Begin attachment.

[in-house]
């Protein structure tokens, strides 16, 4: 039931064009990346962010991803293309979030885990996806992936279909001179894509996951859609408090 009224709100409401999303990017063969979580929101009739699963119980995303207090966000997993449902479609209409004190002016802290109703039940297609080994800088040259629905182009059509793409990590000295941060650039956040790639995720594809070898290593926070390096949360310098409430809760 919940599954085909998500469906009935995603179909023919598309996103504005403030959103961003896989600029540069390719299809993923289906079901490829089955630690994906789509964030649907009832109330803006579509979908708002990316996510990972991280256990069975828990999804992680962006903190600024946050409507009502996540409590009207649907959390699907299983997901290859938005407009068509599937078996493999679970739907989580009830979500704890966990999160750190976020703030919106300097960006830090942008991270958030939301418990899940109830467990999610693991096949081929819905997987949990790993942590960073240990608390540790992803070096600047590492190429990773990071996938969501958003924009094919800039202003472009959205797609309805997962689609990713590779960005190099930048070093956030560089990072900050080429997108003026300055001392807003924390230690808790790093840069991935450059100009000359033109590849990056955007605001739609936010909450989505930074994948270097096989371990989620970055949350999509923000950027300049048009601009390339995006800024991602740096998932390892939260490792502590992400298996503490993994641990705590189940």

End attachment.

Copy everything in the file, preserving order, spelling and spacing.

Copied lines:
[in-house]
């Protein structure tokens, strides 16, 4: 039931064009990346962010991803293309979030885990996806992936279909001179894509996951859609408090 009224709100409401999303990017063969979580929101009739699963119980995303207090966000997993449902479609209409004190002016802290109703039940297609080994800088040259629905182009059509793409990590000295941060650039956040790639995720594809070898290593926070390096949360310098409430809760 919940599954085909998500469906009935995603179909023919598309996103504005403030959103961003896989600029540069390719299809993923289906079901490829089955630690994906789509964030649907009832109330803006579509979908708002990316996510990972991280256990069975828990999804992680962006903190600024946050409507009502996540409590009207649907959390699907299983997901290859938005407009068509599937078996493999679970739907989580009830979500704890966990999160750190976020703030919106300097960006830090942008991270958030939301418990899940109830467990999610693991096949081929819905997987949990790993942590960073240990608390540790992803070096600047590492190429990773990071996938969501958003924009094919800039202003472009959205797609309805997962689609990713590779960005190099930048070093956030560089990072900050080429997108003026300055001392807003924390230690808790790093840069991935450059100009000359033109590849990056955007605001739609936010909450989505930074994948270097096989371990989620970055949350999509923000950027300049048009601009390339995006800024991602740096998932390892939260490792502590992400298996503490993994641990705590189940």